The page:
It helps to improve the spine so the strength and flexibility of the spine and all the joints in the body; it helps connect the mind and body through breath. Something else is in the breathing practices that are part of Tibetan practices. They also help to access your subtle body. I had not heard of this before; throughout my medical training, it is the subtle body.

So in Tibetan medicine, Tibetan practices, and other Vedic Yoga practices, they recognize the subtle body as that part of our body where disease, illness, and unhappiness first start, which is very much on our energy body level. When people start to feel tired, they feel a dullness in their mind; this is almost a warning sign from the body that we may not be doing something, but we often ignore it. We can help prevent and even treat illness when we tune into our energy body. So I’m sure you’ve come across the chakras. Before?

Five Elements in Yoga

NourishDoc: Yes. So, what you’re saying resonates greatly with some Ayurveda principles. They also talk about the three doshas and combine the different elements. Even Chinese therapy and food therapy also have these elements. They have different elements, elements of words, and other things, but similar concepts.

So, what we want to understand is that you said there are five elements. What do each five elements denote in this particular yoga practice, and how are they different? You said this is similar to qigong and tai chi. That’s what we want to understand; this is not a demo. We are not doing a demo but just an overall understanding of what these five elements denote and what they discuss or emphasize in each element.

Acupuncturist Deniah: Okay, that’s a great question. I’m glad you asked because Lu Jong is almost like it’s a little bit like Tai Chi and Qigong in that you have like moving meditation because they are moving meditations; how Lu Jong is different is that woven into the practice, into the five elements practice is a method to help manage negative emotions.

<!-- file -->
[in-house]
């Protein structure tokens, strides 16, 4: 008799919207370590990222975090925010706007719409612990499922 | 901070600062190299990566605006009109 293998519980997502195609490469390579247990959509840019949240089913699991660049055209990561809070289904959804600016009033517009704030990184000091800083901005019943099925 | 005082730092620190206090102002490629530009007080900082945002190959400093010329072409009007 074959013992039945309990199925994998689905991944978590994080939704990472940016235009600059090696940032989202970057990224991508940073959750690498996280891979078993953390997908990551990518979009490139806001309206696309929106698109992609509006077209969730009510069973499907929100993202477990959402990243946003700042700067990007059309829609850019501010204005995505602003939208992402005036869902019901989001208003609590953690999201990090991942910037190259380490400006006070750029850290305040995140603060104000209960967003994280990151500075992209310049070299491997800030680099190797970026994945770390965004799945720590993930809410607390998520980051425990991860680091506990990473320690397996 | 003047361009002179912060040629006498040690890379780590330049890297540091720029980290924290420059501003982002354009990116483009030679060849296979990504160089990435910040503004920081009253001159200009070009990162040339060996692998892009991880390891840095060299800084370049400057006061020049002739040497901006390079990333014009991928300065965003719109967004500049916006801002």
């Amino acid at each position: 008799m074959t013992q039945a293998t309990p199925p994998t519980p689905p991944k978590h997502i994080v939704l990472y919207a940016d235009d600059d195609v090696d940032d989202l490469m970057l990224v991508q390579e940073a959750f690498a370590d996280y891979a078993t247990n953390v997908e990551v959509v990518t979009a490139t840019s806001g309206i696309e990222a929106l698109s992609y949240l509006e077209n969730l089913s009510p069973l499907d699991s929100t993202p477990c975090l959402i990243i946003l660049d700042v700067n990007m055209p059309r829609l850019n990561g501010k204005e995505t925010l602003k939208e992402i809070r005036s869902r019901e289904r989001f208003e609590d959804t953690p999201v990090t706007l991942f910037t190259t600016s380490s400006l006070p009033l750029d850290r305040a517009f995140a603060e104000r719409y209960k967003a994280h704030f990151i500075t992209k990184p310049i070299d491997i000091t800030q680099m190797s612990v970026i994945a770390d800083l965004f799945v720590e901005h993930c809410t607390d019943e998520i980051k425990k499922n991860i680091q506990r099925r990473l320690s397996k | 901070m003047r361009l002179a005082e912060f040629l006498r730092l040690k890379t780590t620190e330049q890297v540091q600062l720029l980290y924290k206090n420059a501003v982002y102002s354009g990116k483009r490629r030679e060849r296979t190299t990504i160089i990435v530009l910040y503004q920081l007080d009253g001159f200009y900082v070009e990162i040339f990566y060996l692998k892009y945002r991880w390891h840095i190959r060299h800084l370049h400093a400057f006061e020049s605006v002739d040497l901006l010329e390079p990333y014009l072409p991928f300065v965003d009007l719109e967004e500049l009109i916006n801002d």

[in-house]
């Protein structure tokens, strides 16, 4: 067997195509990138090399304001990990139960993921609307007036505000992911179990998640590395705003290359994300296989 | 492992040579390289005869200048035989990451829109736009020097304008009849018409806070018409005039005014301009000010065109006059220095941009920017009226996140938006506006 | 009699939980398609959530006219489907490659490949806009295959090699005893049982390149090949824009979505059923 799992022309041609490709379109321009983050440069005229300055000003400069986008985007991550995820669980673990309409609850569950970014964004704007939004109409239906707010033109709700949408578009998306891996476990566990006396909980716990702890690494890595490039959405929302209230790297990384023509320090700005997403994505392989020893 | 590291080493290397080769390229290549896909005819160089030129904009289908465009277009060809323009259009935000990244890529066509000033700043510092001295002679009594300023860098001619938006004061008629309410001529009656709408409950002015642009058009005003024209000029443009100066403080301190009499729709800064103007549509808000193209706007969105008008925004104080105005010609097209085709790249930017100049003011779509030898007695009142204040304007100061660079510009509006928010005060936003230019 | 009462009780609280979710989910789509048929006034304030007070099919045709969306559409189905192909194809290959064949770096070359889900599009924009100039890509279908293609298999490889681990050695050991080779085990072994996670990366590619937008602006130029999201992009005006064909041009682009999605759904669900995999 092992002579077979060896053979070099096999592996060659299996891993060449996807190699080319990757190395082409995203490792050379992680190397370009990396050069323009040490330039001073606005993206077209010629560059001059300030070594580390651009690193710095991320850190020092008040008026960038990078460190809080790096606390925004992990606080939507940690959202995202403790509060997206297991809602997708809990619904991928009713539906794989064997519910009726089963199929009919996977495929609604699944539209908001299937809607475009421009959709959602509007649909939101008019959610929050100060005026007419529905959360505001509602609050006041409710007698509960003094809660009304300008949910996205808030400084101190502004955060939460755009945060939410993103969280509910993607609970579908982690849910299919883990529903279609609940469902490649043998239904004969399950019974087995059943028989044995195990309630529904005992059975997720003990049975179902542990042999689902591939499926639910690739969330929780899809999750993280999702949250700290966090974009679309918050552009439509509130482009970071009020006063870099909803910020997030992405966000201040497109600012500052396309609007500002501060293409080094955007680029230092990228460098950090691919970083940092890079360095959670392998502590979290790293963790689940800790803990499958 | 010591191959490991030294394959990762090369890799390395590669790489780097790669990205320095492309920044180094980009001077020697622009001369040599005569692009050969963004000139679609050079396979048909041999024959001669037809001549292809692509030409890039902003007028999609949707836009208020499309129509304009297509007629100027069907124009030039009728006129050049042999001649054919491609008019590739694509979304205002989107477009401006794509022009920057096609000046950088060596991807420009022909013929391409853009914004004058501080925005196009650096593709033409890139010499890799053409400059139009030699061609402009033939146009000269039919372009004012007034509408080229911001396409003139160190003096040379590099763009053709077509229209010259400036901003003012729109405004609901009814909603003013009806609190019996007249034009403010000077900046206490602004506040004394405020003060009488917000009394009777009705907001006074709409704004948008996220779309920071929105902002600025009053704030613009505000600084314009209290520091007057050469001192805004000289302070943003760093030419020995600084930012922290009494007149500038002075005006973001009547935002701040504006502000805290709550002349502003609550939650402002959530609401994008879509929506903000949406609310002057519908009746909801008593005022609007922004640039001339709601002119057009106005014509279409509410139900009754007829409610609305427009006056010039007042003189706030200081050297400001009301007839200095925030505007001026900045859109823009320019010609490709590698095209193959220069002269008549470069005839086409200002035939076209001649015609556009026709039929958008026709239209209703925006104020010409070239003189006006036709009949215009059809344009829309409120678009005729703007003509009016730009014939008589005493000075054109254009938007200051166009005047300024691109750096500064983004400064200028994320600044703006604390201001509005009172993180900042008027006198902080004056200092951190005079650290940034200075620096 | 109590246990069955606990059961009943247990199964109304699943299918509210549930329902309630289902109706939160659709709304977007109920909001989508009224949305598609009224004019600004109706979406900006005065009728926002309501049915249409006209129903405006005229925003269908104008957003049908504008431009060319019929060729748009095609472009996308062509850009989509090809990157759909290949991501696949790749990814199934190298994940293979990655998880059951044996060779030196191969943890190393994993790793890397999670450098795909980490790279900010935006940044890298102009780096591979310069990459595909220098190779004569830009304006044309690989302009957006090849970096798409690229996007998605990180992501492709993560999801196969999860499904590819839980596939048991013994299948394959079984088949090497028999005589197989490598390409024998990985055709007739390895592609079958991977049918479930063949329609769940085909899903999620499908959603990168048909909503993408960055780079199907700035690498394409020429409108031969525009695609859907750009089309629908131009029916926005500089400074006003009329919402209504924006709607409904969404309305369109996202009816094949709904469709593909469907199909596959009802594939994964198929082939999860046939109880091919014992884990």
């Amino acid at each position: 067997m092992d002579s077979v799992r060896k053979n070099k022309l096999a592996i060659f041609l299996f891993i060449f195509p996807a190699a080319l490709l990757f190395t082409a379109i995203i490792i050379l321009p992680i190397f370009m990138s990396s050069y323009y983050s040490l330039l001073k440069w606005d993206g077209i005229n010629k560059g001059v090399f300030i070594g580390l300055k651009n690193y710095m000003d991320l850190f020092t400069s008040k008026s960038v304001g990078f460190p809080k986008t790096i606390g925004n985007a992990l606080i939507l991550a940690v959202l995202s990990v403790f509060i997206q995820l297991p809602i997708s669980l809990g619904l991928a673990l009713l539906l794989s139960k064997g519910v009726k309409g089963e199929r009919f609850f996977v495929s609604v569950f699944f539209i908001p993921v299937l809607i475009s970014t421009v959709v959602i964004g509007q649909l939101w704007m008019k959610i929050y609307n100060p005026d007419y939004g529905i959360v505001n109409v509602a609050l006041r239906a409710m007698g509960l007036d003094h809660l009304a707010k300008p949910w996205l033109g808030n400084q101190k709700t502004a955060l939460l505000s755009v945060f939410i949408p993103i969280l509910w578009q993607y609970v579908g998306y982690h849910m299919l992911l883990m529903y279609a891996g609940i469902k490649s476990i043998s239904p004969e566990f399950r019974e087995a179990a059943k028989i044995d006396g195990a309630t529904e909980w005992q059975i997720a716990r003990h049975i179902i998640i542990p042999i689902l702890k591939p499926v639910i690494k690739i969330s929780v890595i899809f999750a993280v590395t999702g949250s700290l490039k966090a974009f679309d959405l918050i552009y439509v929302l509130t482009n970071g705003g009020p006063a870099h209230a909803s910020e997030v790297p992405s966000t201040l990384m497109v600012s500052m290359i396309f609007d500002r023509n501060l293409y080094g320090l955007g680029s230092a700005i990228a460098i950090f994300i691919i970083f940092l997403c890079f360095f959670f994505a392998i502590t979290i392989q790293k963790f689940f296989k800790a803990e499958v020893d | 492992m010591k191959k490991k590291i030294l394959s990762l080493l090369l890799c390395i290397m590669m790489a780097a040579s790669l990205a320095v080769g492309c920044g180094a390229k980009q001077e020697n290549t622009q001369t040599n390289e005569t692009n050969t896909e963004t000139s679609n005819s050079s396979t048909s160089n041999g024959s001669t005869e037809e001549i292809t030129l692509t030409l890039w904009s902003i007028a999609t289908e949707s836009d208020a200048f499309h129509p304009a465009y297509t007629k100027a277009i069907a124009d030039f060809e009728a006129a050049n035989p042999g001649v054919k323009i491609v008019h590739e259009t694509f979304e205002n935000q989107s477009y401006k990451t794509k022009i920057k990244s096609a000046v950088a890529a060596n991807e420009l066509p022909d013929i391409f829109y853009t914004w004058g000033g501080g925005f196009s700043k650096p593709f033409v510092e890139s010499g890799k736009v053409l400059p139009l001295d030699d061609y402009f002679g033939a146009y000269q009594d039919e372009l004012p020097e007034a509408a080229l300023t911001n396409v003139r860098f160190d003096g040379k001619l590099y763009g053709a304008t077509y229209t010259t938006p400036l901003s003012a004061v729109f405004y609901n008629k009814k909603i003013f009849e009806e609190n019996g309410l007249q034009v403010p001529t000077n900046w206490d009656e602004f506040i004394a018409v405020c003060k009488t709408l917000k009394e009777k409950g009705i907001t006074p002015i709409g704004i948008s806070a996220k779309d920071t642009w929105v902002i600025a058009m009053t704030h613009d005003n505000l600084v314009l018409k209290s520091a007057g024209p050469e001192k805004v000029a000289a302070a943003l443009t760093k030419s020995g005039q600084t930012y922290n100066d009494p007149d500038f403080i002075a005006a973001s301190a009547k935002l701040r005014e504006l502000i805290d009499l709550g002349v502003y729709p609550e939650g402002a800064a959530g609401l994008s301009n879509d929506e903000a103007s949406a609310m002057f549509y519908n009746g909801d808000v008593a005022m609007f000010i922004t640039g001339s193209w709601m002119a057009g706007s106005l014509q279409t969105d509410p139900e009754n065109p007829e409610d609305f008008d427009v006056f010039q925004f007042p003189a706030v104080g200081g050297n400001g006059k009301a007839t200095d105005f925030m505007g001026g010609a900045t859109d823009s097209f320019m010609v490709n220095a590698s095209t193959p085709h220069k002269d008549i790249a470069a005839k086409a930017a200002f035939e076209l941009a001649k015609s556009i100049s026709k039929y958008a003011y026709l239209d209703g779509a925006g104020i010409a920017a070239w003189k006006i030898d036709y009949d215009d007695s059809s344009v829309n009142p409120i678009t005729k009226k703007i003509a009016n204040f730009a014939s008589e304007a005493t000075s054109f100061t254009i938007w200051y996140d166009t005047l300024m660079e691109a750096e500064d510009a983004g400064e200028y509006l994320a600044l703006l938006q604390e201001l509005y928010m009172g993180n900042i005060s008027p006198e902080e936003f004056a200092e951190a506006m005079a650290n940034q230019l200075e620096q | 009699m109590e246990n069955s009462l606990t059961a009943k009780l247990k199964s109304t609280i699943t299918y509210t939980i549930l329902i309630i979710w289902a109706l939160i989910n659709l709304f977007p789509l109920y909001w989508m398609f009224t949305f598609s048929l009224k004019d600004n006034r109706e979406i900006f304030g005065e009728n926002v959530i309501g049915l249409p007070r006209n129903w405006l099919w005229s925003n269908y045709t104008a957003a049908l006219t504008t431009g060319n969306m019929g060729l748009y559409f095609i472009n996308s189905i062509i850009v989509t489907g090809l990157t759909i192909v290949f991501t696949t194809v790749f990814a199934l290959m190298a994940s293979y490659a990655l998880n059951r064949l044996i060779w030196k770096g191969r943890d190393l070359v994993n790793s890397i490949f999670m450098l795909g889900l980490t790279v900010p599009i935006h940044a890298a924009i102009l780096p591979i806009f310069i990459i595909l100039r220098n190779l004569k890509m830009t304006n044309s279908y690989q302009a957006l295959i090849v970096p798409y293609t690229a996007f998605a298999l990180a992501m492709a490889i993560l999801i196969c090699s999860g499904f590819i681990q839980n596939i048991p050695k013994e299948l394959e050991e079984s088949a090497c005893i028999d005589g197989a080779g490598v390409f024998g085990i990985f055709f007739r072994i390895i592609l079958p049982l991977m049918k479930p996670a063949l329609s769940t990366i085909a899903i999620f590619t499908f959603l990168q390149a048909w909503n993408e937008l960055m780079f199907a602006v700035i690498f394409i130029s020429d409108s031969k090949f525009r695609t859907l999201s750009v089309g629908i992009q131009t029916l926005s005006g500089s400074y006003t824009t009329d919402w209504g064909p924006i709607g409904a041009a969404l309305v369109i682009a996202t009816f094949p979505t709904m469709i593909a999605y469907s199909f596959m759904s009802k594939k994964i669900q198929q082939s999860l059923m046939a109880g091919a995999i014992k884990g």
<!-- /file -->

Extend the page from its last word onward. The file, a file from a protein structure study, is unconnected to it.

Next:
Let me, so we start with the space element. The space element is a movement that, so it’s very simple. But when we think about this, we think about the spaces around us. So we have space in our mind and body, and we know that we think about or feel differently in different spaces; if you are in a confined space, you feel very uncomfortable. If you are in a too big space, you can feel quite anxious, so the space we are in is very important.

Now everything else is contained within space. All the other elements are contained within space. As a symbol of space, we have the Tibetan goose. Okay, now the Tibetan goose flies high up in the sky; it stands with its feet widely spaced when it drinks, so it reminds us of space. Space allows for growth, separation, for discernment. It allows us to be creative. It also reminds us about abundance. Now the negative emotion that is associated with the space element is miserliness.

So when we are miserly, we hold back, and we’re not just talking about miserliness of money, of sharing money, but it’s also our time; it is our expertise. So everything is all about, it’s all about generosity and abundance. Let’s come to any situation in our lives with generosity and abundance. It creates more opportunities for us. Awareness of space in our everyday lives is important, or the concept or the idea of space. So when we do this practice daily, not only are we doing physical practice and breathing.